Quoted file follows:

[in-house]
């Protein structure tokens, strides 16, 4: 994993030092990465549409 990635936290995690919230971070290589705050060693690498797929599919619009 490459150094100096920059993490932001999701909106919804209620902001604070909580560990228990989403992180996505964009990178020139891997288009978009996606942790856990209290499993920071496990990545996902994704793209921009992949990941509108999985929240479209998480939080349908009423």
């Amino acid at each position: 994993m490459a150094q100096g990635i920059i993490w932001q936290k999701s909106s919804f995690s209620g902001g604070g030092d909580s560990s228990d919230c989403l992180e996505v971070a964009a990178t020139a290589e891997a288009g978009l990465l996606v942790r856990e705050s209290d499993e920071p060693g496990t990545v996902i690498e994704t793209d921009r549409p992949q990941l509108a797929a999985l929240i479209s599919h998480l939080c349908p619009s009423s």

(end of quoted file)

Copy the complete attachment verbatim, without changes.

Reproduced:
[in-house]
């Protein structure tokens, strides 16, 4: 994993030092990465549409 990635936290995690919230971070290589705050060693690498797929599919619009 490459150094100096920059993490932001999701909106919804209620902001604070909580560990228990989403992180996505964009990178020139891997288009978009996606942790856990209290499993920071496990990545996902994704793209921009992949990941509108999985929240479209998480939080349908009423």
């Amino acid at each position: 994993m490459a150094q100096g990635i920059i993490w932001q936290k999701s909106s919804f995690s209620g902001g604070g030092d909580s560990s228990d919230c989403l992180e996505v971070a964009a990178t020139a290589e891997a288009g978009l990465l996606v942790r856990e705050s209290d499993e920071p060693g496990t990545v996902i690498e994704t793209d921009r549409p992949q990941l509108a797929a999985l929240i479209s599919h998480l939080c349908p619009s009423s």